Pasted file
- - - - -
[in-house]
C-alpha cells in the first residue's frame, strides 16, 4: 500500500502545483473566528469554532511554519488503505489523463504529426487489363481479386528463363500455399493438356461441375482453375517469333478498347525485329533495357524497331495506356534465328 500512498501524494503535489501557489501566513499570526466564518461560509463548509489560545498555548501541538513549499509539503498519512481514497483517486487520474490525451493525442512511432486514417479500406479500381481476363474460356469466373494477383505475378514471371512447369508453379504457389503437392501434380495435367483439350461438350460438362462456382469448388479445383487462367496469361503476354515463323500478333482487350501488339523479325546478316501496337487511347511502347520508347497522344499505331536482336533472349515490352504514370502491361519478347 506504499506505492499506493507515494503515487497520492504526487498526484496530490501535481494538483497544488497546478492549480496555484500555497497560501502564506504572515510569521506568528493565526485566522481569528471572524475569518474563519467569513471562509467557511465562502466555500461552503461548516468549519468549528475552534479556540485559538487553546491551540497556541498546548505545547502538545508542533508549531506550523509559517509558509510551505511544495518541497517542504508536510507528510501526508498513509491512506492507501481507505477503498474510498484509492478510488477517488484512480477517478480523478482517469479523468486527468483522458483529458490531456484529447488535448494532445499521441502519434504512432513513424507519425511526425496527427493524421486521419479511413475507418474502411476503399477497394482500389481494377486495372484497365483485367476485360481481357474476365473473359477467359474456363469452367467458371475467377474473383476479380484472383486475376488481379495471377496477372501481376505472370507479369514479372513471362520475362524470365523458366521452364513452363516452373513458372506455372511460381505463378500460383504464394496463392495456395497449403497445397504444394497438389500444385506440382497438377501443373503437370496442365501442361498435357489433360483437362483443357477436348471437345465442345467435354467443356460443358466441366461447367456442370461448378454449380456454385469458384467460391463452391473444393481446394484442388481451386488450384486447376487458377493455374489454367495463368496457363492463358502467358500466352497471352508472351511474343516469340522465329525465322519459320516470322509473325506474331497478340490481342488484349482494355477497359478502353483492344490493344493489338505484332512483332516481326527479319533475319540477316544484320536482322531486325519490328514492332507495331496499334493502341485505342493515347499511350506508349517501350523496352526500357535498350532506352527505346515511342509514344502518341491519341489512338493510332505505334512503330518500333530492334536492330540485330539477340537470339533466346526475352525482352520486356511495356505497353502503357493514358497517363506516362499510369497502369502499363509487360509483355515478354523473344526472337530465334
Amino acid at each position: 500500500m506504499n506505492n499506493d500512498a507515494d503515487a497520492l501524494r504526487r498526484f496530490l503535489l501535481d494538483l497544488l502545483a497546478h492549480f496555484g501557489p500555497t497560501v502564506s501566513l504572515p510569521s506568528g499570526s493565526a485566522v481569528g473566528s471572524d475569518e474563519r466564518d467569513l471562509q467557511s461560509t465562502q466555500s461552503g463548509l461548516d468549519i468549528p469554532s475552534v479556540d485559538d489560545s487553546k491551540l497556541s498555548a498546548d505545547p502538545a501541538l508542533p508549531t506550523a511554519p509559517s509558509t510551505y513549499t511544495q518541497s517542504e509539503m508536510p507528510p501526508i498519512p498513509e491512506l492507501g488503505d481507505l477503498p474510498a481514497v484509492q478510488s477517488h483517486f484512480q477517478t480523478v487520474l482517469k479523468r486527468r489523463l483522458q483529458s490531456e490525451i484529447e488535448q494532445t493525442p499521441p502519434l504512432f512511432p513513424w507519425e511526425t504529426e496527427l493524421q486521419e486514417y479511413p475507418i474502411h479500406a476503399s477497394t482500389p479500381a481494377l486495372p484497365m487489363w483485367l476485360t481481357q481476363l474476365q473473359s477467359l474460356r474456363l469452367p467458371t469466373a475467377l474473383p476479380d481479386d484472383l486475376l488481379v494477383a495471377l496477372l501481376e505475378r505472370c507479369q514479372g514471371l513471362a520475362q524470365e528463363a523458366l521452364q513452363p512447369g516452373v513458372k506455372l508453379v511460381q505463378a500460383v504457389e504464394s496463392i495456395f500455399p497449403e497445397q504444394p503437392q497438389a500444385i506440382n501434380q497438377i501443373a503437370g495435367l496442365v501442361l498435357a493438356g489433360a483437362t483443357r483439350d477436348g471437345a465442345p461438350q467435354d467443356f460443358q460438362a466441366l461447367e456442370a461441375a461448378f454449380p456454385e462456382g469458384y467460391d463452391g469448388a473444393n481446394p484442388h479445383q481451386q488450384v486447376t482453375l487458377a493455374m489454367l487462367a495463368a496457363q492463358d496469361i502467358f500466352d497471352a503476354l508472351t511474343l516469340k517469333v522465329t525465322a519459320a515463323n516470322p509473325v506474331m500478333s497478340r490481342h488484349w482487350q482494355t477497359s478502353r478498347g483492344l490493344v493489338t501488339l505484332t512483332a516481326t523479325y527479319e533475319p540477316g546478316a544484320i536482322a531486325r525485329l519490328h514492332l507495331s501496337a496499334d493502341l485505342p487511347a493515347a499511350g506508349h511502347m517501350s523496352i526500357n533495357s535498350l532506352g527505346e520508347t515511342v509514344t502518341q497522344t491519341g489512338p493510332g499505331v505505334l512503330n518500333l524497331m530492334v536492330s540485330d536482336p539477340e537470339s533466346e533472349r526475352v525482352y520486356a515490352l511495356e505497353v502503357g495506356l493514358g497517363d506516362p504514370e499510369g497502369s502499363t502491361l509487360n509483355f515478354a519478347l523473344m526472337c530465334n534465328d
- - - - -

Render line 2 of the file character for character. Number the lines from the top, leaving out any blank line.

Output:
C-alpha cells in the first residue's frame, strides 16, 4: 500500500502545483473566528469554532511554519488503505489523463504529426487489363481479386528463363500455399493438356461441375482453375517469333478498347525485329533495357524497331495506356534465328 500512498501524494503535489501557489501566513499570526466564518461560509463548509489560545498555548501541538513549499509539503498519512481514497483517486487520474490525451493525442512511432486514417479500406479500381481476363474460356469466373494477383505475378514471371512447369508453379504457389503437392501434380495435367483439350461438350460438362462456382469448388479445383487462367496469361503476354515463323500478333482487350501488339523479325546478316501496337487511347511502347520508347497522344499505331536482336533472349515490352504514370502491361519478347 506504499506505492499506493507515494503515487497520492504526487498526484496530490501535481494538483497544488497546478492549480496555484500555497497560501502564506504572515510569521506568528493565526485566522481569528471572524475569518474563519467569513471562509467557511465562502466555500461552503461548516468549519468549528475552534479556540485559538487553546491551540497556541498546548505545547502538545508542533508549531506550523509559517509558509510551505511544495518541497517542504508536510507528510501526508498513509491512506492507501481507505477503498474510498484509492478510488477517488484512480477517478480523478482517469479523468486527468483522458483529458490531456484529447488535448494532445499521441502519434504512432513513424507519425511526425496527427493524421486521419479511413475507418474502411476503399477497394482500389481494377486495372484497365483485367476485360481481357474476365473473359477467359474456363469452367467458371475467377474473383476479380484472383486475376488481379495471377496477372501481376505472370507479369514479372513471362520475362524470365523458366521452364513452363516452373513458372506455372511460381505463378500460383504464394496463392495456395497449403497445397504444394497438389500444385506440382497438377501443373503437370496442365501442361498435357489433360483437362483443357477436348471437345465442345467435354467443356460443358466441366461447367456442370461448378454449380456454385469458384467460391463452391473444393481446394484442388481451386488450384486447376487458377493455374489454367495463368496457363492463358502467358500466352497471352508472351511474343516469340522465329525465322519459320516470322509473325506474331497478340490481342488484349482494355477497359478502353483492344490493344493489338505484332512483332516481326527479319533475319540477316544484320536482322531486325519490328514492332507495331496499334493502341485505342493515347499511350506508349517501350523496352526500357535498350532506352527505346515511342509514344502518341491519341489512338493510332505505334512503330518500333530492334536492330540485330539477340537470339533466346526475352525482352520486356511495356505497353502503357493514358497517363506516362499510369497502369502499363509487360509483355515478354523473344526472337530465334